EEOC encourages input from individuals, advocacy groups, agency stakeholders, employers, and other interested parties. The Commission will carefully review each submission for possible inclusion in the FCP. Suggestions may be sent via email to [email protected] and must be submitted by the end of the day (Eastern Time) on Monday, January 28, 2013. Each submission should contain contact information.
EEOC enforces federal laws prohibiting employment discrimination. Further information about EEOC is available at http://www.eeoc.gov.
January 28, 2013 at 4:41 pm #175615
Thanks for your comments on this topic, Megan, which are always insightful and helpful. The fight against unlawful employment discrimination is an ongoing battle in both the public and private sectors. In the private sector, there have been nearly 100,000 new discrimination charge filings each of the past few years — which is record breaking. See today’s news release on FY 2012 private sector enforcement results here. The EEOC has also been successful in obtaining a record amount of monetary relief for victims, in additon to remedial relief — such as changes in employer practices and policies, as well as training, court oversight of settlements via consent decree, and other remedial measures depending on the specific case and issues.
The EEOC’s Strategic Plan, Strategic Enforcement Plan, and Federal Sector Complement Plan (which is taking shape) will be instrumental in identifying specific enforcement priorities and actions, which will increase efficiency and effectiveness in both the federal sector EEO process and the private sector charge process (which includes state and local government entities).
The EEOC’s mission and challenge remain the same nearly 50 years after the Commission’s creation by Title VII of the landmark Civil Rights Act of 1964: to root out and eradicate unlawful employment discrimination not only through strong enforcement, but also education, outreach, training and technical assistance.
The EEOC is increasing transparency and citizen engagement in the spirit of Open Government. Proactive prevention continues to be the best medicine to stop discrimination before it starts.
Thanks again, Megan, for your helpful input and feeback.
January 28, 2013 at 6:09 pm #175613
Thanks, yes I have done my homework. For anyone considering filing discrimination or harassment charges, get ready for a long hard road ahead. I would recommend reading my personal blog first. The information and documentation on filing charges with EEO is daunting since it is scattered, written in legalese and extensive. I’ve distilled it down to the key info, with links back to the original content.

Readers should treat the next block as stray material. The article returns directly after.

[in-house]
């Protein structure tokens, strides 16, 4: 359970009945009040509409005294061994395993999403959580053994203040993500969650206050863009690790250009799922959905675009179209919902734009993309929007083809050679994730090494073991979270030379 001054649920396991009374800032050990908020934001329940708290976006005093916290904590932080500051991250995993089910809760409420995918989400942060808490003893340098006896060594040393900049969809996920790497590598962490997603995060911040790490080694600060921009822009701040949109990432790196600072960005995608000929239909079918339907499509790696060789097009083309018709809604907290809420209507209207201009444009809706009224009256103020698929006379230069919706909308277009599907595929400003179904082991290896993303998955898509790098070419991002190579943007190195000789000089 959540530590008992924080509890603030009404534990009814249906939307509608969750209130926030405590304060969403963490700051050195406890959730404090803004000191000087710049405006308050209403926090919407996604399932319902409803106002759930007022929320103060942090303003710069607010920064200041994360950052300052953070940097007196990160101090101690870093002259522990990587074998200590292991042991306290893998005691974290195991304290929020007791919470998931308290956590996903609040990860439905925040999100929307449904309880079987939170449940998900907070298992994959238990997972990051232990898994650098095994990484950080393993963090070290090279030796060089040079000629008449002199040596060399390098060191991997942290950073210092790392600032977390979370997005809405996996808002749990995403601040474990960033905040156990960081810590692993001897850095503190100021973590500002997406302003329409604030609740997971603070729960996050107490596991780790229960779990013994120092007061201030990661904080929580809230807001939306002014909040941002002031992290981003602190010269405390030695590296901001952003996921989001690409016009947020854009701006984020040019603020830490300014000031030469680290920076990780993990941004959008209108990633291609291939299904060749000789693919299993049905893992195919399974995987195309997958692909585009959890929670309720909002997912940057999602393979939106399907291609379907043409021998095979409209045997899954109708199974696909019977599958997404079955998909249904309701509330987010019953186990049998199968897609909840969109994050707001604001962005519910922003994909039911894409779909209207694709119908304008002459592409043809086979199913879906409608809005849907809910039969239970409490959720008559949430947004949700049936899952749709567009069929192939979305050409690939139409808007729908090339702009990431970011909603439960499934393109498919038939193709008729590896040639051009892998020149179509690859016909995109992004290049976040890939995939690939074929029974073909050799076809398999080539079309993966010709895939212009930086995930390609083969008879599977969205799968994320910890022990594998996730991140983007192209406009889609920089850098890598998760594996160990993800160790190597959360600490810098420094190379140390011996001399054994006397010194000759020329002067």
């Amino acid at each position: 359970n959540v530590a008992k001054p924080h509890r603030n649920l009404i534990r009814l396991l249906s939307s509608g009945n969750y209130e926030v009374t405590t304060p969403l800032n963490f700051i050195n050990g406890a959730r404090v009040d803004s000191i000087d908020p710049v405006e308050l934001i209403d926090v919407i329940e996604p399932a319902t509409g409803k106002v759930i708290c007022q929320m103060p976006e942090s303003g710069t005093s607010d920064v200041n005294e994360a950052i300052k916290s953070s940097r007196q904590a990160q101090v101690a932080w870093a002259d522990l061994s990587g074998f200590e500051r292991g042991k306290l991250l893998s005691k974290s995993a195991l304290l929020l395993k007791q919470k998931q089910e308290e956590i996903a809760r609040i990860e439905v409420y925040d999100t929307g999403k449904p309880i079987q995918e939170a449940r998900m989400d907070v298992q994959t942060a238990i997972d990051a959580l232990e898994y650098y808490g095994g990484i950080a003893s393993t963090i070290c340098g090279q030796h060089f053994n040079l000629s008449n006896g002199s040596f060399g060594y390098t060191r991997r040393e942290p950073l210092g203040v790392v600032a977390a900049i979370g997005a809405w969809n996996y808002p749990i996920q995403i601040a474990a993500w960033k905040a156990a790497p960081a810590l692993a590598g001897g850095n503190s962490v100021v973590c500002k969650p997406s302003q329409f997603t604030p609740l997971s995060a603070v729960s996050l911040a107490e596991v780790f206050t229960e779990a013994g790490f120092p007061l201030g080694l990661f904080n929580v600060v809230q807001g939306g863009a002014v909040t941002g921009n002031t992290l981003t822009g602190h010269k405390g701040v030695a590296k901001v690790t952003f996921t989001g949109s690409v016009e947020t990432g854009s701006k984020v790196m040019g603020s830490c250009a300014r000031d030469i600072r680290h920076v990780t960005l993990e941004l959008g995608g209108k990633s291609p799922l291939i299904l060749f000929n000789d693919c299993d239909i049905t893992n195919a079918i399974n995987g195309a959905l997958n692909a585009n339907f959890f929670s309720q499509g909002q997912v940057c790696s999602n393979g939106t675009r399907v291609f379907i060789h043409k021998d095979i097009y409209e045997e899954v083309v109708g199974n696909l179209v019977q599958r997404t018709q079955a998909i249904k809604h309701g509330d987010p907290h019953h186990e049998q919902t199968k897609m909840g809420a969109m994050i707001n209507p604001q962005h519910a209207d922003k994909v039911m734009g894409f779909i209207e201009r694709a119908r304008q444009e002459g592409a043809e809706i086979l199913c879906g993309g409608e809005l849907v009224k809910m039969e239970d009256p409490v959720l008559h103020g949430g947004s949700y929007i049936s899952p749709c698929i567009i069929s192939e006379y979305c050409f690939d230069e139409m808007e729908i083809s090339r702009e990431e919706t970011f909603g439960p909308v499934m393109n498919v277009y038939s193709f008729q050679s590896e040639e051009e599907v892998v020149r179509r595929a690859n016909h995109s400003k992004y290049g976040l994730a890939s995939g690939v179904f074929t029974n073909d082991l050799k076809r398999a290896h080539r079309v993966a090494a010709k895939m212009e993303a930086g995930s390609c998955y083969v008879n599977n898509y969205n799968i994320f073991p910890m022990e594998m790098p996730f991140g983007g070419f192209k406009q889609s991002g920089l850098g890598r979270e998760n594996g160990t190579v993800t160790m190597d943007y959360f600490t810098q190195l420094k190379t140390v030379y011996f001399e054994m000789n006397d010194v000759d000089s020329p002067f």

January 28, 2013 at 6:45 pm #175611
Megan: while it’s true that some EEO cases may take longer to resolve than others — depending on the specific issues involved and other factors — it’s likewise true that many potential and formal EEO complaints are resolved early in the process through settlements and mediation, for example. This is an important point to remember. To wit:
Consider these stats:
- Of the 17,124 complaints closed in Fiscal Year (FY) 2010, 29 percent were resolved through settlements prior to a formal determination.
- Many of these resolutions contained favorable outcomes for the complainant, including monetary and non-monetary benefits.
- Additionally, in FY 2010, of 40,563 instances of pre-complaint counseling, 55 percent of potential complaints were resolved by settlement or withdrawal before a complaint was formally filed.
Further, let’s remember that EEOC does not initially investigate EEO complaints — investigations and processing of complaints are first handled by the EEO office of the agency involved. Each EEO office is independent of the U.S. EEOC. Each EEO office is budgeted and staffed by its respective agency. This is different than the private sector process, in which discrimination charges (allegations) are directly filed with, and handled by, EEOC field offices nationwide.
Regarding the federal sector process, please note EEOC strongly encourages early resolution of cases both before and after a formal complaint is filed. Many agencies use Alternative Dispute Resolution (ADR) techniques, such as mediation — which saves time, money and often results in mutually beneficial outcomes for all parties. EEOC is a strong propoent of ADR in the fed sector process.
Lastly, please note that it takes time and resources for agencies to conduct pre-complaint counseling and investigations, as well as appeals and hearings before EEOC administrative judges. However, EEOC is continually seeking new ways to streamline the federal sector process to make it more effective, fair, expeditious, and less costly for all parties involved.
This is an ongoing Commission priority which is being further addressed by the Federal Sector Complement Plan to the EEOC Strategic Enforcement Plan.
Again, thank you for your helpful and informative feedback, Megan.
January 28, 2013 at 7:06 pm #175609
Yes that is true in most cases, but we are also seeing an increase in “mobbing” which is strategic harassment. The mobsters do not want to settle, so ADR is a waste of time.
For a mobbing incident, the best bet is an investigation by a 3rd party investigator, and then, once the key documentation is in place, an escalation to the Administrator and Deputy of the agency or department. There will be a final investigative report which can be used internally to determine whether a settlement or an EEOC hearing is in the best interest of the agency.
January 30, 2013 at 7:12 pm #175607
Yes it it important to stick it out to the end with EEO. One tactic of managment is to scare you into submission, then to fire you. The Union does its best, but with bullying or harassment, the grievance process is not designed for multiple charges over a short period of time. EEO is really the best process for harassing manager(s). The only downfall is that it must be discriminatory. If not, there is really little recourse.
However the good news is that even a weak discrimination complaint can turn into a rock solid retaliation complaint. It pays to file early and fast. No value in delaying in hopes of an early settlement.